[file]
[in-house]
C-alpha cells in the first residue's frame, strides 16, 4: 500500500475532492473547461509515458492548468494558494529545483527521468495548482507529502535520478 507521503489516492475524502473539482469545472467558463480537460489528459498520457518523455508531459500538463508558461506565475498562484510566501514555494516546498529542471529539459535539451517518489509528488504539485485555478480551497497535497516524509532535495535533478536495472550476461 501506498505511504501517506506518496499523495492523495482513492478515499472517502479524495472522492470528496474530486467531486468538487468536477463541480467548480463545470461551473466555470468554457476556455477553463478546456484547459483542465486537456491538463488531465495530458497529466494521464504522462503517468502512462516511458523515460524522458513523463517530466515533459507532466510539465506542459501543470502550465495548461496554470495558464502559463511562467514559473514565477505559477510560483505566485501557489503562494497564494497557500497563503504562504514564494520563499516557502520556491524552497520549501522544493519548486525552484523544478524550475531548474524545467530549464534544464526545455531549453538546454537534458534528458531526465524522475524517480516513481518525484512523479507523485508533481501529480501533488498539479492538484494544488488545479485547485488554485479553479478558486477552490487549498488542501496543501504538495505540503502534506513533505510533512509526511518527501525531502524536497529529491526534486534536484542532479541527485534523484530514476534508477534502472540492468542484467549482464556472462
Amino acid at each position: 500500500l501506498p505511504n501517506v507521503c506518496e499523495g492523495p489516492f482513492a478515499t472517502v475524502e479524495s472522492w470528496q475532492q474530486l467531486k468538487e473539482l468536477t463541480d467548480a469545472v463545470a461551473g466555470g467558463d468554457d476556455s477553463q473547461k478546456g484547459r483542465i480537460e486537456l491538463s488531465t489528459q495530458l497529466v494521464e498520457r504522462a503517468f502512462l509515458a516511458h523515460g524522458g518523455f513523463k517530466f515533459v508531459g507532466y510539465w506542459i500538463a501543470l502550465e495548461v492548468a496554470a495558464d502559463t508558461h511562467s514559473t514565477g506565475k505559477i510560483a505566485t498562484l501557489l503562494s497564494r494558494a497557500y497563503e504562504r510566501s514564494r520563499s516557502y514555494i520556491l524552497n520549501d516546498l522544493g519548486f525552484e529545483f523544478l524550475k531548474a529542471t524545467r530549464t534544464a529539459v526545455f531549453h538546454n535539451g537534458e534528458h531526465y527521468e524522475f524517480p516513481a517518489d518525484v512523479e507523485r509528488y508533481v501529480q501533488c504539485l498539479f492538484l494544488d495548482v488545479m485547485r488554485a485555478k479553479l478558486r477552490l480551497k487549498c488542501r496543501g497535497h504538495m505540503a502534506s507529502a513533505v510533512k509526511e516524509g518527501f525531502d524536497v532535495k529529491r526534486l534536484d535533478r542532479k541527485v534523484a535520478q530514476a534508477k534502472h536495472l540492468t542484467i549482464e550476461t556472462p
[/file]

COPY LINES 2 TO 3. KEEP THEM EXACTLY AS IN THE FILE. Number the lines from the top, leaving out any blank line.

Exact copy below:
C-alpha cells in the first residue's frame, strides 16, 4: 500500500475532492473547461509515458492548468494558494529545483527521468495548482507529502535520478 507521503489516492475524502473539482469545472467558463480537460489528459498520457518523455508531459500538463508558461506565475498562484510566501514555494516546498529542471529539459535539451517518489509528488504539485485555478480551497497535497516524509532535495535533478536495472550476461 501506498505511504501517506506518496499523495492523495482513492478515499472517502479524495472522492470528496474530486467531486468538487468536477463541480467548480463545470461551473466555470468554457476556455477553463478546456484547459483542465486537456491538463488531465495530458497529466494521464504522462503517468502512462516511458523515460524522458513523463517530466515533459507532466510539465506542459501543470502550465495548461496554470495558464502559463511562467514559473514565477505559477510560483505566485501557489503562494497564494497557500497563503504562504514564494520563499516557502520556491524552497520549501522544493519548486525552484523544478524550475531548474524545467530549464534544464526545455531549453538546454537534458534528458531526465524522475524517480516513481518525484512523479507523485508533481501529480501533488498539479492538484494544488488545479485547485488554485479553479478558486477552490487549498488542501496543501504538495505540503502534506513533505510533512509526511518527501525531502524536497529529491526534486534536484542532479541527485534523484530514476534508477534502472540492468542484467549482464556472462
Amino acid at each position: 500500500l501506498p505511504n501517506v507521503c506518496e499523495g492523495p489516492f482513492a478515499t472517502v475524502e479524495s472522492w470528496q475532492q474530486l467531486k468538487e473539482l468536477t463541480d467548480a469545472v463545470a461551473g466555470g467558463d468554457d476556455s477553463q473547461k478546456g484547459r483542465i480537460e486537456l491538463s488531465t489528459q495530458l497529466v494521464e498520457r504522462a503517468f502512462l509515458a516511458h523515460g524522458g518523455f513523463k517530466f515533459v508531459g507532466y510539465w506542459i500538463a501543470l502550465e495548461v492548468a496554470a495558464d502559463t508558461h511562467s514559473t514565477g506565475k505559477i510560483a505566485t498562484l501557489l503562494s497564494r494558494a497557500y497563503e504562504r510566501s514564494r520563499s516557502y514555494i520556491l524552497n520549501d516546498l522544493g519548486f525552484e529545483f523544478l524550475k531548474a529542471t524545467r530549464t534544464a529539459v526545455f531549453h538546454n535539451g537534458e534528458h531526465y527521468e524522475f524517480p516513481a517518489d518525484v512523479e507523485r509528488y508533481v501529480q501533488c504539485l498539479f492538484l494544488d495548482v488545479m485547485r488554485a485555478k479553479l478558486r477552490l480551497k487549498c488542501r496543501g497535497h504538495m505540503a502534506s507529502a513533505v510533512k509526511e516524509g518527501f525531502d524536497v532535495k529529491r526534486l534536484d535533478r542532479k541527485v534523484a535520478q530514476a534508477k534502472h536495472l540492468t542484467i549482464e550476461t556472462p